Australian mining magnate Gina Rinehart saw her wealth soar over the past year as her mining company Hancock Prospecting reported a A$4 billion ($2.9bn) net profit after tax for the financial year 2020, a 56% improvement from the A$2.6 billion logged last year.
The iron ore miner benefitted from strong prices of the steelmaking material, which stayed above $110 a tonne.
Hancock’s revenue from sales jumped accordingly — it logged A$10.5 billion in the 2020 financial year, up from A$8.4 billion in 2019.
The company is now effectively debt free after a $7.2 billion facility for the Roy Hill iron ore project in the Pilbara region was repaid after the year ended.
Hancock also provided its first dividends, worth A$475 million, while taxes paid amounted to $2.1 billion.
Roy Hill, the miner’s largest source of revenue and profit, reached a production rate of more than 60 million tonnes a year equivalent for the fourth quarter of the financial year.
The output jump was driven by a new wet high intensity magnetic separation plant, which has the capacity to recover over four million tonnes a year of iron ore previously considered waste.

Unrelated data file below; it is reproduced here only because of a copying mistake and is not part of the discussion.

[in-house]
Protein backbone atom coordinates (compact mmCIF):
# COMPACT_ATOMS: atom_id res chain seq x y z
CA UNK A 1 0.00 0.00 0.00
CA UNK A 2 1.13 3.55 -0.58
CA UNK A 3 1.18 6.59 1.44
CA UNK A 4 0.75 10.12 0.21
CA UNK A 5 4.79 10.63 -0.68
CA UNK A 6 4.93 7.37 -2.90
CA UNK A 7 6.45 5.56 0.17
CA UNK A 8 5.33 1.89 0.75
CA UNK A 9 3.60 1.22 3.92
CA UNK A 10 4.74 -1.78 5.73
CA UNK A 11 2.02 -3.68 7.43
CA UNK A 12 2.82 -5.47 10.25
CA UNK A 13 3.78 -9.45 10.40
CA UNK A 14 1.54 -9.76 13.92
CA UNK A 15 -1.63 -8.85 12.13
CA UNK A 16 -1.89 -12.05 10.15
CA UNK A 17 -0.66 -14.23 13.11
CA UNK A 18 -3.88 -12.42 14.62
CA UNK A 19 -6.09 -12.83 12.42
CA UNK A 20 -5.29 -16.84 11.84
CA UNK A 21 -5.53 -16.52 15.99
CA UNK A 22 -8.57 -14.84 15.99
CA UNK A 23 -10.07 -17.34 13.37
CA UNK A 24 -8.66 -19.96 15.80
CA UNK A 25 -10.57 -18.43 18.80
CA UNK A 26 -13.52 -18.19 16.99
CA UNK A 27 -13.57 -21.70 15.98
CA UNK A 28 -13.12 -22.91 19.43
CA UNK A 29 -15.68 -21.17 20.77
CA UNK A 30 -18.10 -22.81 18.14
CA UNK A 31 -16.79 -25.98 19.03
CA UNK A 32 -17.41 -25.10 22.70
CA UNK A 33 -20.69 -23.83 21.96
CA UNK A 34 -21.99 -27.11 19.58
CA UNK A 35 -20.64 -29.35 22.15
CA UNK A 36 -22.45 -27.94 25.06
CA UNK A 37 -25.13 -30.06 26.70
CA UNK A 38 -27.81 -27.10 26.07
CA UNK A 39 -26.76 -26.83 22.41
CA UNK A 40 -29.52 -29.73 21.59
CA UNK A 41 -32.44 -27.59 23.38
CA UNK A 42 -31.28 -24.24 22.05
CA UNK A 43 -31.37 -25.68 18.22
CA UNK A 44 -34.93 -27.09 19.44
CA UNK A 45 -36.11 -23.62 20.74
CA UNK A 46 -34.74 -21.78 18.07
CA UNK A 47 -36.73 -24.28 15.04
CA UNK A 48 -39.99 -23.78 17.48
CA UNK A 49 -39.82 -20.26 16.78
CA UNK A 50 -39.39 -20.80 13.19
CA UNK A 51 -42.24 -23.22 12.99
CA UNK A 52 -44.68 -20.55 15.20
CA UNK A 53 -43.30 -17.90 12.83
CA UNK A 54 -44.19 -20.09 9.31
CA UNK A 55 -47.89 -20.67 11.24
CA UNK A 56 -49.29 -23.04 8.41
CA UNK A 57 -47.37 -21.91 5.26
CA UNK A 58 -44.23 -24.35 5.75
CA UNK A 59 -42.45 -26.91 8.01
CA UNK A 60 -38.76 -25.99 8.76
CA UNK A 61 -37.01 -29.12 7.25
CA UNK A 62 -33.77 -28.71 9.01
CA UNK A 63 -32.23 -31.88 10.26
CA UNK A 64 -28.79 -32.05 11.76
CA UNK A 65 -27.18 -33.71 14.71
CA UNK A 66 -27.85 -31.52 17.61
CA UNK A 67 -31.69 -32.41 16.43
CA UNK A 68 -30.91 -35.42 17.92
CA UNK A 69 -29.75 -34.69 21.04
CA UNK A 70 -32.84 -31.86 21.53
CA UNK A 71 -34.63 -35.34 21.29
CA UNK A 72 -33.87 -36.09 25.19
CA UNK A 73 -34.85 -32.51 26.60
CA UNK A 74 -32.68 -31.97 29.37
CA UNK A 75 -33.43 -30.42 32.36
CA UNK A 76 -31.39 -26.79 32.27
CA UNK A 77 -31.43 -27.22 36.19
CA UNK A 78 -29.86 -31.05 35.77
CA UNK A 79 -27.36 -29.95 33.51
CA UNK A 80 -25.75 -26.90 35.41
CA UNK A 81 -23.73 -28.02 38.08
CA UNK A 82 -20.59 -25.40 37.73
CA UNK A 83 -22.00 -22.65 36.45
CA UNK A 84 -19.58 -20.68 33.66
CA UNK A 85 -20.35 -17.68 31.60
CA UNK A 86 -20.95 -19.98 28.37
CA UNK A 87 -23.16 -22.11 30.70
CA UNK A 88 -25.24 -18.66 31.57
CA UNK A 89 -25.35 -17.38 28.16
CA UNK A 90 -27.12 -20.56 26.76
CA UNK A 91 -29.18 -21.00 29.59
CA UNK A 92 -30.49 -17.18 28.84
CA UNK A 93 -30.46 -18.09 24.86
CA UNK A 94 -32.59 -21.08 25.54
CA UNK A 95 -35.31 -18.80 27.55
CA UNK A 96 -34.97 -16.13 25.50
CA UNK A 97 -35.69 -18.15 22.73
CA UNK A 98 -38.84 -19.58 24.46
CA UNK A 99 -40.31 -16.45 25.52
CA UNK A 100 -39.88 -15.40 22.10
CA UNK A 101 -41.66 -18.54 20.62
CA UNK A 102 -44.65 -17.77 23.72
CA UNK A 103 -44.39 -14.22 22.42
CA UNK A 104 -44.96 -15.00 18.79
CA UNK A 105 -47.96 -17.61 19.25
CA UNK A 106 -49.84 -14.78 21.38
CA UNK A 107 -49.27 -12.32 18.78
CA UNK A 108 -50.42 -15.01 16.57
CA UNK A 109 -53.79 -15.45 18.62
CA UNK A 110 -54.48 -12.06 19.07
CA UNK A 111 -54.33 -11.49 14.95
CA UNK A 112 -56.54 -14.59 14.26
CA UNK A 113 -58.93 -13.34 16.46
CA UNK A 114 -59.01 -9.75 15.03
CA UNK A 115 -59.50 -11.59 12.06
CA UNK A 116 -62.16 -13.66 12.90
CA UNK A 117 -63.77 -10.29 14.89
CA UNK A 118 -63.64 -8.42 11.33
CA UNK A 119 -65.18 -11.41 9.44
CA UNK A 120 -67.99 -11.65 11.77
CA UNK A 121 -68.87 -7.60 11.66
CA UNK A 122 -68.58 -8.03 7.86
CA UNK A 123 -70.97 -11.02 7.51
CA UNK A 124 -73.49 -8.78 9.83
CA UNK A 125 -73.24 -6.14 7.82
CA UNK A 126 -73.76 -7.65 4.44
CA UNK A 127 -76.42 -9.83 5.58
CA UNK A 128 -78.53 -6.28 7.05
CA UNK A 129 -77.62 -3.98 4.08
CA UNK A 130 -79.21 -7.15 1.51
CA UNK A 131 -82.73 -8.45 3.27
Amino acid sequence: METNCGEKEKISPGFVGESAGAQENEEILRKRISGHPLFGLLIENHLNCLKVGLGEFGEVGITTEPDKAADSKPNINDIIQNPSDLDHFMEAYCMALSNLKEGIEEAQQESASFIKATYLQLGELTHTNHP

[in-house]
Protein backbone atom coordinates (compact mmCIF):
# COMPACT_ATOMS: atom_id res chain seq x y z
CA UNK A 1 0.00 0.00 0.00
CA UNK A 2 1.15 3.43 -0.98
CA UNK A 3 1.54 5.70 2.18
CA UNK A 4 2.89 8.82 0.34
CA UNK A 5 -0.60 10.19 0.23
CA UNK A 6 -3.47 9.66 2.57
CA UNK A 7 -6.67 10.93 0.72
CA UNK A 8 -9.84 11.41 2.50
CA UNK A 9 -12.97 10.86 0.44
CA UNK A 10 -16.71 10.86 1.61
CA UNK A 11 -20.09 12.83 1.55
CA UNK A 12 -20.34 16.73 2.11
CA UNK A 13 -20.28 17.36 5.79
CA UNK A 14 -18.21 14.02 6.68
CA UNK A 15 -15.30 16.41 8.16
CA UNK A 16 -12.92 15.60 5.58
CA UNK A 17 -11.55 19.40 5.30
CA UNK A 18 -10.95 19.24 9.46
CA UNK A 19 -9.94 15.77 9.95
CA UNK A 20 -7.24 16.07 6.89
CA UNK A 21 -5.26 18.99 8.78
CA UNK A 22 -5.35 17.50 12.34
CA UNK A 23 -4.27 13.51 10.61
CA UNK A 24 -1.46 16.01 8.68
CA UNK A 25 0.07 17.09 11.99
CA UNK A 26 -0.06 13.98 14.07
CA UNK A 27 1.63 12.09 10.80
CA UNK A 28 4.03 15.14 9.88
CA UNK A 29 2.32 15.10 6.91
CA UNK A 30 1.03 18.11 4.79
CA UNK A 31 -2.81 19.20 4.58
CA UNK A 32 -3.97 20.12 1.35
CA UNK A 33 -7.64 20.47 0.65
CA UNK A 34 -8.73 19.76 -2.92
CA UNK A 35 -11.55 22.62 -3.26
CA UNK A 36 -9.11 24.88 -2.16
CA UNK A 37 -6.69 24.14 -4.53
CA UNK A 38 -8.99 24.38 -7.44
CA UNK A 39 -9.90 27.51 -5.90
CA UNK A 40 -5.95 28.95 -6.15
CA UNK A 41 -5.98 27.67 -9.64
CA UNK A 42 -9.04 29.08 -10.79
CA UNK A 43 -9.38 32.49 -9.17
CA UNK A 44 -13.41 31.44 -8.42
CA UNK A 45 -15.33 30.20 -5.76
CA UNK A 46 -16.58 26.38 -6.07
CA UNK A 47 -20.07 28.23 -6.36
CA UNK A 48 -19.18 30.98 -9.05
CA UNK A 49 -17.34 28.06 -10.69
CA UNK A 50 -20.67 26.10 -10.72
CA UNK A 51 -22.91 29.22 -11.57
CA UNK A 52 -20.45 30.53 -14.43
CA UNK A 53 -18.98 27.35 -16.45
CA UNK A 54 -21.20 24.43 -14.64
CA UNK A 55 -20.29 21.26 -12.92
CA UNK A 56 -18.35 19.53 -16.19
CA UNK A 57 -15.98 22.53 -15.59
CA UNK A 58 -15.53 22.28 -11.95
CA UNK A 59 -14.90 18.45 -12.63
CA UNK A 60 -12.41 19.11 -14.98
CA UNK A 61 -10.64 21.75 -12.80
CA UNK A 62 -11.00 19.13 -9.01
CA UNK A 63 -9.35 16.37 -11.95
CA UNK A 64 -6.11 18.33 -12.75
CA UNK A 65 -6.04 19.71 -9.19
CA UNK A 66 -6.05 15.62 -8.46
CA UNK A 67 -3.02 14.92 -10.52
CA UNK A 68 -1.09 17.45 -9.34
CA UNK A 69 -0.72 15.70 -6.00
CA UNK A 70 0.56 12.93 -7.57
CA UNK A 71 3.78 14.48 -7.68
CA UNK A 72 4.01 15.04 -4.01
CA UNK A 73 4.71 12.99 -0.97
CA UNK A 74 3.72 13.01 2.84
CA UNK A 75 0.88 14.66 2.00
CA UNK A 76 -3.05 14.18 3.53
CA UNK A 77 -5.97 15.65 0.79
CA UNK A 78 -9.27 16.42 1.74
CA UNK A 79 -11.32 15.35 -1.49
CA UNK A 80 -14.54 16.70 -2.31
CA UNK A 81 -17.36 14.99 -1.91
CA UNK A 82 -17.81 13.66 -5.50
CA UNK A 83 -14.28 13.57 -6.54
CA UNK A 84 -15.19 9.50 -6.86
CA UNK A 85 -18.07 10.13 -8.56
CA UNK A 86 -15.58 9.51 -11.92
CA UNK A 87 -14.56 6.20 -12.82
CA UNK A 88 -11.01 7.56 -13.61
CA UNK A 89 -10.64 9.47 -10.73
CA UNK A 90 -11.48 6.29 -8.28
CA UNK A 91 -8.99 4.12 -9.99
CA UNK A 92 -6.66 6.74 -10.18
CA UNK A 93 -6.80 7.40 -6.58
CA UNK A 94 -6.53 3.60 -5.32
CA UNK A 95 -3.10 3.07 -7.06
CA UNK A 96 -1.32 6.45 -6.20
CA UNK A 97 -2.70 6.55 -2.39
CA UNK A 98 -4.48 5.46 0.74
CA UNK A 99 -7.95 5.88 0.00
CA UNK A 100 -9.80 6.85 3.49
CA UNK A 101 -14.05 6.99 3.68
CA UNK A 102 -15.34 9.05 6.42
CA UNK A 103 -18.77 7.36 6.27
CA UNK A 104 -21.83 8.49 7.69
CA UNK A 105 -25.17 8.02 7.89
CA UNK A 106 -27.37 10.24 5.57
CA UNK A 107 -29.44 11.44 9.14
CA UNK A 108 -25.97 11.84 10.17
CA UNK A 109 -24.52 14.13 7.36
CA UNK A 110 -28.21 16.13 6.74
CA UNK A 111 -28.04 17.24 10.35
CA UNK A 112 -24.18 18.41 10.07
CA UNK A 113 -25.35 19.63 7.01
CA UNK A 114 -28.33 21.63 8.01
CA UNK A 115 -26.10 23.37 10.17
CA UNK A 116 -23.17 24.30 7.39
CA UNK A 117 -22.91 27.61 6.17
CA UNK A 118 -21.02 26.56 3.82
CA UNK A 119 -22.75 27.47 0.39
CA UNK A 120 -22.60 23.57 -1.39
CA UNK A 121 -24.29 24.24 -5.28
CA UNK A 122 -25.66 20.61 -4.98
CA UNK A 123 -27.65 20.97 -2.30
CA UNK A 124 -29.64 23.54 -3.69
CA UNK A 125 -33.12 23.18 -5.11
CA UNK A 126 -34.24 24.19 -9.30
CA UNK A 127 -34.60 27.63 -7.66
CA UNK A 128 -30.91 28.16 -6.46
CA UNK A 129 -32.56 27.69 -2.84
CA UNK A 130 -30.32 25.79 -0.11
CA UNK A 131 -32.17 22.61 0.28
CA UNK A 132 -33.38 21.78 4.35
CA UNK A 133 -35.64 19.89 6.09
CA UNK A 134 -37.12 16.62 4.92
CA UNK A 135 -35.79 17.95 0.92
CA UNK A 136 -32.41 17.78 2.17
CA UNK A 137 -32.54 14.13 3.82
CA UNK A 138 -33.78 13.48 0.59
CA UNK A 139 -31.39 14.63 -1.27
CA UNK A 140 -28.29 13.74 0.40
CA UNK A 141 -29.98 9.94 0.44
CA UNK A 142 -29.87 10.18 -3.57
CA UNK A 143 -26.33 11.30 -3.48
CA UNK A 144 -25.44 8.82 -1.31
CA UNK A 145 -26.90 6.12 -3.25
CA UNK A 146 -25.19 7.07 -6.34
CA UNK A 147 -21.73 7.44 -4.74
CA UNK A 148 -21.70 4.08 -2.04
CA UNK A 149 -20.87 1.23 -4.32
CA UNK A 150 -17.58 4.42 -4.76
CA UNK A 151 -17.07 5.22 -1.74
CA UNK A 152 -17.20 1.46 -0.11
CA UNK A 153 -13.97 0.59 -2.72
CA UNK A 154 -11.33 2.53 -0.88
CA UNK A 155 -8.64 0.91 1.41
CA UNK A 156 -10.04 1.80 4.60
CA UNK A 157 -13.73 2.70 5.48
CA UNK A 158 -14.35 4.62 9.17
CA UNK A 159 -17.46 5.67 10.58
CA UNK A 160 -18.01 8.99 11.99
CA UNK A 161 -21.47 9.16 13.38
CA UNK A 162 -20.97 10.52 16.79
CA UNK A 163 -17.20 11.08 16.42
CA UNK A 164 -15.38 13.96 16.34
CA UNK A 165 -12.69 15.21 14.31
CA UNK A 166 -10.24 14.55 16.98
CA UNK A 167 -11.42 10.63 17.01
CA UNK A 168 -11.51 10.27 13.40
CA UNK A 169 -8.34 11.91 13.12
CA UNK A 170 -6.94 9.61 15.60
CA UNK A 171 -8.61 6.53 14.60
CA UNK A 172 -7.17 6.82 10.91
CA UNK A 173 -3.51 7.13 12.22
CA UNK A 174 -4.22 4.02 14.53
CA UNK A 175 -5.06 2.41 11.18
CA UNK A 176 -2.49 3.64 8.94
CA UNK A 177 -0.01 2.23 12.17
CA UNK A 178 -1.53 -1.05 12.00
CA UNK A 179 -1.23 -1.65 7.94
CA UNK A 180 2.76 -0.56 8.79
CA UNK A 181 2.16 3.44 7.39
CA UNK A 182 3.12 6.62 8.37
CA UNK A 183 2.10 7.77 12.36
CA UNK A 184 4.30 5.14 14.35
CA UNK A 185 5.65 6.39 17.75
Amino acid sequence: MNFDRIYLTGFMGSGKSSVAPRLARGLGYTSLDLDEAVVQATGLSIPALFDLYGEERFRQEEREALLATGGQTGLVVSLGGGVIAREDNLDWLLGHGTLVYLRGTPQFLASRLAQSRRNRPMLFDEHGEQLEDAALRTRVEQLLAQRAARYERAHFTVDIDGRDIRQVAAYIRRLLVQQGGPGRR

Based on a recently published list of Australia’s richest people, put together by the Australian Financial Review, Rinehart’s wealth has more than doubled in the past year to A$28.9 billion (about $20bn). The country’s second wealthiest person is Fortescue Metals’ chairman Andrew Forrest with $23 billion ($16bn).
Rinehart, 66, took over as executive chairman of Hancock Prospecting in the early nineties, shortly after after the passing of her father Lang Hancock. He was the legendary discoverer of the world’s largest iron deposit in the Pilbara region, in 1952.
While Rinehart’s fortune has grown, there is long-standing division about how it will be shared. Legal action over a family trust began in 2011. A provision for dividends payable to the beneficiaries of the trust rose from A$2.3 billion to about A$2.5 billion, according to the latest financial results.
The company noted it would continue to would continue to pay such dividends until “various arbitration proceedings” have begun.
A court decided last year that the dispute with two of her children, John and Bianca, should be heard behind closed doors.